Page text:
For Caitlin Morneau, the work of mobilizing the 20 percent of Americans who identify as Catholic began with cowriting a book foreword with Eastern Mennonite University’s Howard Zehr, an early translator of indigenous practices into the restorative justice movement.
The book, Redemption and Restoration: A Catholic Perspective on Restorative Justice (Liturgical Press, 2017), was a production of the Catholic Mobilizing Network (CMN), and Morneau, who is Catholic, was immediately drawn to the organization.
Just months later, in July 2017, she became its first director of restorative justice.
In her role, Morneau oversees RJ programming, the creation and publishing of educational materials, messaging and grassroots efforts for RJ advocacy. She also was the lead adapter for Harm, Healing and Human Dignity: A Catholic Encounter with Restorative Justice (Liturgical Press, 2019), a faith formation guide that introduces the topic in an “accessible and reflective” way, she said.
“Restorative justice values are consistent with Catholic principles including human dignity, solidarity and encounter,” said Morneau, who graduated this spring with a master’s degree in restorative justice from CJP. “They invite us into an entirely different way of thinking about justice itself, one that is healing and humanizing rather than vengeful and isolating.”
Based in Washington DC, CMN was founded a decade ago to embolden Catholics and others to advocate for the end of the death penalty and to promote restorative justice. The collaborative effort included the United States Conference of Catholic Bishops, murder victim family members, Dead Man Walking author Sister Helen Prejean and her religious order, the Congregation of St. Joseph. CMN calls for the transformation of the U.S. criminal justice system and works to build social capacity for restorative practices.
The movements are “mutually beneficial,” said Morneau. “Efforts to educate, pray and advocate for an end to the death penalty open doorways for people to learn about restorative justice who may not have otherwise heard about it, and when we create a more restorative culture, the death penalty becomes obsolete and irrelevant.”
CMN recently launched a blog for the people implementing RJ practices in Catholic settings to share stories, wisdom and lessons learned. It is also hosting two-day workshops leading up to a fall circles training, and will host a national RJ conference in 2020.
For her CJP practicum, Morneau – a self-described “systems thinker” – primarily focused on the internal workings of CMN. She established an organizational steering committee to provide vision for growing CMN’s RJ programmatic reach and to advance the RJ movement and integration of RJ ethics in Catholic contexts and ministries.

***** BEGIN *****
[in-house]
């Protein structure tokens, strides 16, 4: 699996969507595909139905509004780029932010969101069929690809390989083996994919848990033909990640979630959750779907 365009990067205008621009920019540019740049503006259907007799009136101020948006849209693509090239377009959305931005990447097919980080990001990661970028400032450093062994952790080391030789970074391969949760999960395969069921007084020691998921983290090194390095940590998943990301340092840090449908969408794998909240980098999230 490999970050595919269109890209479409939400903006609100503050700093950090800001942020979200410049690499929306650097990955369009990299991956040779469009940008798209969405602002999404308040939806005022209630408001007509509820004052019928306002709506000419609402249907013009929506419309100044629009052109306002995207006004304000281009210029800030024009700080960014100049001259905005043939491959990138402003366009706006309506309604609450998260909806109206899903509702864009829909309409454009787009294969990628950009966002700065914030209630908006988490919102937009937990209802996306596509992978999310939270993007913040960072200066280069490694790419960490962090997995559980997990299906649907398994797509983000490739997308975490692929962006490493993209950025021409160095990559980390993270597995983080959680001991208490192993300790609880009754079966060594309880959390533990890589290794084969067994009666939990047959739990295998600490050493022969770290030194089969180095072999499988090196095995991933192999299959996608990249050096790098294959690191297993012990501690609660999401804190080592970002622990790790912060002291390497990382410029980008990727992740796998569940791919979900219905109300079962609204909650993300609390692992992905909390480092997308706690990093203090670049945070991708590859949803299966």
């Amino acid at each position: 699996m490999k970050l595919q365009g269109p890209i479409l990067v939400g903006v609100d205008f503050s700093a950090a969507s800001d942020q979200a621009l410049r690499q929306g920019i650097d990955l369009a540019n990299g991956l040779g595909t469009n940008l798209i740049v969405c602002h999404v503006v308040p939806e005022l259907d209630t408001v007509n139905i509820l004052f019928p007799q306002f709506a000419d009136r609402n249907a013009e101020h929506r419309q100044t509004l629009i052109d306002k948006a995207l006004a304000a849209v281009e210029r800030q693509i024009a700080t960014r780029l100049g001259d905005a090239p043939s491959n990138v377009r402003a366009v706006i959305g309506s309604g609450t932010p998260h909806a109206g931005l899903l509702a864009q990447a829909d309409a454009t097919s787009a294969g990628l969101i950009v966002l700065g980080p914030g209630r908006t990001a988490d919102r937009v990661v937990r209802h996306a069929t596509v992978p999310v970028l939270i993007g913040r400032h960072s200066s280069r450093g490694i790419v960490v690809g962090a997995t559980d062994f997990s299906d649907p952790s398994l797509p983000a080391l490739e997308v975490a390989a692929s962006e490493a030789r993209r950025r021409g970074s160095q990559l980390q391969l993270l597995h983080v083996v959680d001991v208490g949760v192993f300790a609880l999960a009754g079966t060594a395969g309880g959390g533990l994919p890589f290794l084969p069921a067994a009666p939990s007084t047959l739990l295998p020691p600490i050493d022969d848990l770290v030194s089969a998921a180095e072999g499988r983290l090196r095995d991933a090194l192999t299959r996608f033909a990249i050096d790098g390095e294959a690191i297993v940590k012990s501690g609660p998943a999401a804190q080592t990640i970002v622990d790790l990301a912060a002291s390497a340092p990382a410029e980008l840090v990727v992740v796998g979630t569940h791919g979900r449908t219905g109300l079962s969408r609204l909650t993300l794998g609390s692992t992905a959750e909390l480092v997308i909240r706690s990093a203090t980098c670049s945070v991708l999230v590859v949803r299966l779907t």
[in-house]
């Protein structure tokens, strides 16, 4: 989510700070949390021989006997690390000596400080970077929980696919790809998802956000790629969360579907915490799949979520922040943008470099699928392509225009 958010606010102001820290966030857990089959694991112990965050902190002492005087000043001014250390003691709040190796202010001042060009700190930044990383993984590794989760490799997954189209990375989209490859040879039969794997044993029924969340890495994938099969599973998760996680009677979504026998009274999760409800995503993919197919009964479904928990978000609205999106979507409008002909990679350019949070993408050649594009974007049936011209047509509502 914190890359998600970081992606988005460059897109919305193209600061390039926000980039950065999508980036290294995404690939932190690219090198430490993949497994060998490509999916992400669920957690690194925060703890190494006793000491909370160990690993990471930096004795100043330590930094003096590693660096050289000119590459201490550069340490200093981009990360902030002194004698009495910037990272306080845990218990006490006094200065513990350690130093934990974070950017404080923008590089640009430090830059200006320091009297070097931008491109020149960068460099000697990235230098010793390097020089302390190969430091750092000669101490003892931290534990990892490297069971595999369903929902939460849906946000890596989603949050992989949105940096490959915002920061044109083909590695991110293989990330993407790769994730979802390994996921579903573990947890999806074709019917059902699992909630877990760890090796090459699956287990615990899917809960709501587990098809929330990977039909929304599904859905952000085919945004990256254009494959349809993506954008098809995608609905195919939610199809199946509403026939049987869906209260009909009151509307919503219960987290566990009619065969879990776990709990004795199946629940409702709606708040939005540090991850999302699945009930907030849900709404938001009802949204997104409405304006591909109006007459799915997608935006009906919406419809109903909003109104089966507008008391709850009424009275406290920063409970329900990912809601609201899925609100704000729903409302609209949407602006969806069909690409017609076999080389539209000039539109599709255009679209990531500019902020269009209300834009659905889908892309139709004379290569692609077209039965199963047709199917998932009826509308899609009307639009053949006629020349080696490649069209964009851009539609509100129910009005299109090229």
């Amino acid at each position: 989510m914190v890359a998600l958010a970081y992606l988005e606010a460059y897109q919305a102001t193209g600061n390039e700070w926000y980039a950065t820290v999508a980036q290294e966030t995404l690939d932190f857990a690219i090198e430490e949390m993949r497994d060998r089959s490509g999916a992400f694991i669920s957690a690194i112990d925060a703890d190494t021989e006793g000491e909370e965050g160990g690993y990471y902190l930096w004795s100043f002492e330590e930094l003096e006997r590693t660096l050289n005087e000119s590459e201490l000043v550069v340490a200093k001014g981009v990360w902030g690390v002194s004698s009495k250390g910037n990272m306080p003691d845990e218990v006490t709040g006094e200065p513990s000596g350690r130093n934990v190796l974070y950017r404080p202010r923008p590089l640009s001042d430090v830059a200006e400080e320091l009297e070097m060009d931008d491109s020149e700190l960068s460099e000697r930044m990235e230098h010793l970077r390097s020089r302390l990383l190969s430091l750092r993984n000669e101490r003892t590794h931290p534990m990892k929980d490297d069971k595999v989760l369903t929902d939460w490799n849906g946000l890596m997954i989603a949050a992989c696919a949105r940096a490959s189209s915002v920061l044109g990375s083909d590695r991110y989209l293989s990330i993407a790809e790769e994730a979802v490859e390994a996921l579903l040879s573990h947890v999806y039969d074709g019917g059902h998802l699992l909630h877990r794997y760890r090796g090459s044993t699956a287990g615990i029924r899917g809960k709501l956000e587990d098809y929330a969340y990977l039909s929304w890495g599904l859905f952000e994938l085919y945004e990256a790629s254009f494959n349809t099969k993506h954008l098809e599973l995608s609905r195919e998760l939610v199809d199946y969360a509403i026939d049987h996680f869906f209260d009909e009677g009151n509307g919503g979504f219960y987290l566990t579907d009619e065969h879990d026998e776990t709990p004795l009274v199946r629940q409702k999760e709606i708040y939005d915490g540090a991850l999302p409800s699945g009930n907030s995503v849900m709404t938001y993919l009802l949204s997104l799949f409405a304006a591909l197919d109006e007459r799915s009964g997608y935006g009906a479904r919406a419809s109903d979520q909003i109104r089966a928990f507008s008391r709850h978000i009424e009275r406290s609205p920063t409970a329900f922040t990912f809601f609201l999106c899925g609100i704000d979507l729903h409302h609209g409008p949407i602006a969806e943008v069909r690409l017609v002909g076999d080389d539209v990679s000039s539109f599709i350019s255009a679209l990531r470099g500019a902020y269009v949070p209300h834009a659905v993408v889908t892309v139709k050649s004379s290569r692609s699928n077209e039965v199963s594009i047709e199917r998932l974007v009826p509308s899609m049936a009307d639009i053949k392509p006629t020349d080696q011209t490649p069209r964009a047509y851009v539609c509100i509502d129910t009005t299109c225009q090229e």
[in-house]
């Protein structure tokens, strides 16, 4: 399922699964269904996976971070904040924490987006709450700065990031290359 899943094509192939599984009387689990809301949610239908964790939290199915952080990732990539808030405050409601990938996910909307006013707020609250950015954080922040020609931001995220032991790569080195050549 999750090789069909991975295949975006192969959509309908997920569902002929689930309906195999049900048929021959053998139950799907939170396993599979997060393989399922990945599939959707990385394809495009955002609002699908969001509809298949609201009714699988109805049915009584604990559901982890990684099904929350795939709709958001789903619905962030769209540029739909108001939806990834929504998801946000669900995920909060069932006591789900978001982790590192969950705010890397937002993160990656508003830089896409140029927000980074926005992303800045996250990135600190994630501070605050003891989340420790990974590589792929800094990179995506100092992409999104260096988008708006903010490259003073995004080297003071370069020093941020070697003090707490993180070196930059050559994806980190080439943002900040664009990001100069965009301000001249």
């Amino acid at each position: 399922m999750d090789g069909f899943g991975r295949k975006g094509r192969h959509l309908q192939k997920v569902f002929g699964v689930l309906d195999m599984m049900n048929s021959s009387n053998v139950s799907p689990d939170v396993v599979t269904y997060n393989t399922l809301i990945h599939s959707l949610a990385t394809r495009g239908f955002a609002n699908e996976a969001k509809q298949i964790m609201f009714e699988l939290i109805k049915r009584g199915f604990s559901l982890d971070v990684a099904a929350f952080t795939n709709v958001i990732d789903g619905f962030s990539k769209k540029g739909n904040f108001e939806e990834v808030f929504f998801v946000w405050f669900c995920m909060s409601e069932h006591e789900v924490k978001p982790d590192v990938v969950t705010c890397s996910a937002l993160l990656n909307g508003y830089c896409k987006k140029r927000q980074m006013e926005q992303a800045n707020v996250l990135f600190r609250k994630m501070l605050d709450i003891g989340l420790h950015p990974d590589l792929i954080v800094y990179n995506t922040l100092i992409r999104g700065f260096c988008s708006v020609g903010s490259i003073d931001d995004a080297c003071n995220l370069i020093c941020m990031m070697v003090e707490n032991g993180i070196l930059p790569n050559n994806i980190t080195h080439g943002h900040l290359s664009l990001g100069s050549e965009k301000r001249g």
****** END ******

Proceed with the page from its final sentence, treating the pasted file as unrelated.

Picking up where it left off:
Among the committee’s members are Chris Castillo, whose mother was murdered, and Felix Rosado, co-founder of Let’s Circle Up inside the Phoenix State Correctional Institution in Pennsylvania, among a number of other experienced facilitators.
“If we are to be true to the movement, we need to create structures that allow us as an organization to be informed by the experiences of those doing the work in communities,” she said.
She has also worked on building strategic relationships with leaders and grassroots coalitions “in order to amplify prominent voices and mobilize the masses in calling for life and human dignity,” she said.
The Catholic church’s social teachings, while less widely known, are “a framework for peacebuilding, not something that’s separate from it.”
Morneau recognizes that a significant challenge in working closely with the Catholic community is the current clergy sexual abuse “reckoning.” As Catholics throughout the country are looking for responses to harm that uphold both healing and accountability, she is hopeful that a deeper understanding of restorative justice among Catholics will inform processes that center the voices of victim survivors and communities harmed while including individual and institutional accountability that facilitates amends and a new way forward.
The church’s extensive membership and structures are “capable of influencing great change,” she said. “We do this work because we believe that every human is made in the image and likeness of God, has inalienable human dignity, and deserves to be treated with dignity, no matter the harm that was suffered or caused. That drives everything that we do.”